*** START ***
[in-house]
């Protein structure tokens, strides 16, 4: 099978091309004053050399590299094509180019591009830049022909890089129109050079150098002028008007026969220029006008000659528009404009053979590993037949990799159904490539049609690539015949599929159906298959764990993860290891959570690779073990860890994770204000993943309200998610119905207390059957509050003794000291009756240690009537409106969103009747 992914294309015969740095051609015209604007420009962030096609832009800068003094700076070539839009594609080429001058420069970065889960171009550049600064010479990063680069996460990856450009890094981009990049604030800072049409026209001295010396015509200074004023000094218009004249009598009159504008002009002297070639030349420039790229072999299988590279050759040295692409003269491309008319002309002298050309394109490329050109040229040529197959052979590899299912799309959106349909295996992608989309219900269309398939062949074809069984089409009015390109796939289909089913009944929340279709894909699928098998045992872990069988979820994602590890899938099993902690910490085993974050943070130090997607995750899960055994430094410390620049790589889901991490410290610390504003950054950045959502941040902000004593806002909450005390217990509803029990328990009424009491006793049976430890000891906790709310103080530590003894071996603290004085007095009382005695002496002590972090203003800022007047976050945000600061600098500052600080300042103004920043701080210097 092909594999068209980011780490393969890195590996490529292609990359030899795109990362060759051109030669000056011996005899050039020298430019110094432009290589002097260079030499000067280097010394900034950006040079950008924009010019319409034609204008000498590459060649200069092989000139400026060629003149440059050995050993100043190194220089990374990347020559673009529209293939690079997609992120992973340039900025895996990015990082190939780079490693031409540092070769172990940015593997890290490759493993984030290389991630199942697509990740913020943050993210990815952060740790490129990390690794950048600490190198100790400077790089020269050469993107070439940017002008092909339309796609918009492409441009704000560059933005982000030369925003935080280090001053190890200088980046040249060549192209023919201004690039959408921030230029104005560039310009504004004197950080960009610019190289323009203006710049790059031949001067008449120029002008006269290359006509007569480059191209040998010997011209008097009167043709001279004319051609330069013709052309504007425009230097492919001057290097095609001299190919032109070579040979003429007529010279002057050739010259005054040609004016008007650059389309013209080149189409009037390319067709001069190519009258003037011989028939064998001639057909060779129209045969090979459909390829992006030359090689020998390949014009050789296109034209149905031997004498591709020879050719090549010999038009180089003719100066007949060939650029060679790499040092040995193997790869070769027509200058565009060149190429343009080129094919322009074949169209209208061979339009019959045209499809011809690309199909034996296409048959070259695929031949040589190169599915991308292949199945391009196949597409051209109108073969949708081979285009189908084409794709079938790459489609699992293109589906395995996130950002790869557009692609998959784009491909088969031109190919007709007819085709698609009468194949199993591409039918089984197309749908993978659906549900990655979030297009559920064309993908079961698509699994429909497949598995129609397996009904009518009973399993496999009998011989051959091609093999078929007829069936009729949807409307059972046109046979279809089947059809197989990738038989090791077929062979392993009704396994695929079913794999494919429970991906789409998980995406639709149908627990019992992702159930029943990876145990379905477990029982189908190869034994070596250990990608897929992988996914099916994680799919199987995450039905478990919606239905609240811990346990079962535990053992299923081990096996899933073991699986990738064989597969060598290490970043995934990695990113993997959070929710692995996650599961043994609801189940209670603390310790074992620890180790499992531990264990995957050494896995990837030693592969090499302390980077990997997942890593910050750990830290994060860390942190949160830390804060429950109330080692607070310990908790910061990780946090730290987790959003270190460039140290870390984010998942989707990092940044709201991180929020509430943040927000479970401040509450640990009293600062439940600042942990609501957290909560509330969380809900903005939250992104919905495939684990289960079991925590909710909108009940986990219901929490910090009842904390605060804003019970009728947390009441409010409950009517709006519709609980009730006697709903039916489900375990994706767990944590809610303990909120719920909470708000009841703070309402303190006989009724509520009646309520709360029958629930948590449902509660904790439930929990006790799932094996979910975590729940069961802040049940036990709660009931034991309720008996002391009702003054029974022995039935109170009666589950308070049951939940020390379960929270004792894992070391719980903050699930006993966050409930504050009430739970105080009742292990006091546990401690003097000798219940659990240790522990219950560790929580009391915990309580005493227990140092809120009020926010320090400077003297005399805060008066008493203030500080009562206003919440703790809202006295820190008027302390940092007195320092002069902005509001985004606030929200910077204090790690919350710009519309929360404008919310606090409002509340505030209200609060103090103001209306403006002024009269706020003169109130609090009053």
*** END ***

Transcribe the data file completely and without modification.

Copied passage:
[in-house]
């Protein structure tokens, strides 16, 4: 099978091309004053050399590299094509180019591009830049022909890089129109050079150098002028008007026969220029006008000659528009404009053979590993037949990799159904490539049609690539015949599929159906298959764990993860290891959570690779073990860890994770204000993943309200998610119905207390059957509050003794000291009756240690009537409106969103009747 992914294309015969740095051609015209604007420009962030096609832009800068003094700076070539839009594609080429001058420069970065889960171009550049600064010479990063680069996460990856450009890094981009990049604030800072049409026209001295010396015509200074004023000094218009004249009598009159504008002009002297070639030349420039790229072999299988590279050759040295692409003269491309008319002309002298050309394109490329050109040229040529197959052979590899299912799309959106349909295996992608989309219900269309398939062949074809069984089409009015390109796939289909089913009944929340279709894909699928098998045992872990069988979820994602590890899938099993902690910490085993974050943070130090997607995750899960055994430094410390620049790589889901991490410290610390504003950054950045959502941040902000004593806002909450005390217990509803029990328990009424009491006793049976430890000891906790709310103080530590003894071996603290004085007095009382005695002496002590972090203003800022007047976050945000600061600098500052600080300042103004920043701080210097 092909594999068209980011780490393969890195590996490529292609990359030899795109990362060759051109030669000056011996005899050039020298430019110094432009290589002097260079030499000067280097010394900034950006040079950008924009010019319409034609204008000498590459060649200069092989000139400026060629003149440059050995050993100043190194220089990374990347020559673009529209293939690079997609992120992973340039900025895996990015990082190939780079490693031409540092070769172990940015593997890290490759493993984030290389991630199942697509990740913020943050993210990815952060740790490129990390690794950048600490190198100790400077790089020269050469993107070439940017002008092909339309796609918009492409441009704000560059933005982000030369925003935080280090001053190890200088980046040249060549192209023919201004690039959408921030230029104005560039310009504004004197950080960009610019190289323009203006710049790059031949001067008449120029002008006269290359006509007569480059191209040998010997011209008097009167043709001279004319051609330069013709052309504007425009230097492919001057290097095609001299190919032109070579040979003429007529010279002057050739010259005054040609004016008007650059389309013209080149189409009037390319067709001069190519009258003037011989028939064998001639057909060779129209045969090979459909390829992006030359090689020998390949014009050789296109034209149905031997004498591709020879050719090549010999038009180089003719100066007949060939650029060679790499040092040995193997790869070769027509200058565009060149190429343009080129094919322009074949169209209208061979339009019959045209499809011809690309199909034996296409048959070259695929031949040589190169599915991308292949199945391009196949597409051209109108073969949708081979285009189908084409794709079938790459489609699992293109589906395995996130950002790869557009692609998959784009491909088969031109190919007709007819085709698609009468194949199993591409039918089984197309749908993978659906549900990655979030297009559920064309993908079961698509699994429909497949598995129609397996009904009518009973399993496999009998011989051959091609093999078929007829069936009729949807409307059972046109046979279809089947059809197989990738038989090791077929062979392993009704396994695929079913794999494919429970991906789409998980995406639709149908627990019992992702159930029943990876145990379905477990029982189908190869034994070596250990990608897929992988996914099916994680799919199987995450039905478990919606239905609240811990346990079962535990053992299923081990096996899933073991699986990738064989597969060598290490970043995934990695990113993997959070929710692995996650599961043994609801189940209670603390310790074992620890180790499992531990264990995957050494896995990837030693592969090499302390980077990997997942890593910050750990830290994060860390942190949160830390804060429950109330080692607070310990908790910061990780946090730290987790959003270190460039140290870390984010998942989707990092940044709201991180929020509430943040927000479970401040509450640990009293600062439940600042942990609501957290909560509330969380809900903005939250992104919905495939684990289960079991925590909710909108009940986990219901929490910090009842904390605060804003019970009728947390009441409010409950009517709006519709609980009730006697709903039916489900375990994706767990944590809610303990909120719920909470708000009841703070309402303190006989009724509520009646309520709360029958629930948590449902509660904790439930929990006790799932094996979910975590729940069961802040049940036990709660009931034991309720008996002391009702003054029974022995039935109170009666589950308070049951939940020390379960929270004792894992070391719980903050699930006993966050409930504050009430739970105080009742292990006091546990401690003097000798219940659990240790522990219950560790929580009391915990309580005493227990140092809120009020926010320090400077003297005399805060008066008493203030500080009562206003919440703790809202006295820190008027302390940092007195320092002069902005509001985004606030929200910077204090790690919350710009519309929360404008919310606090409002509340505030209200609060103090103001209306403006002024009269706020003169109130609090009053």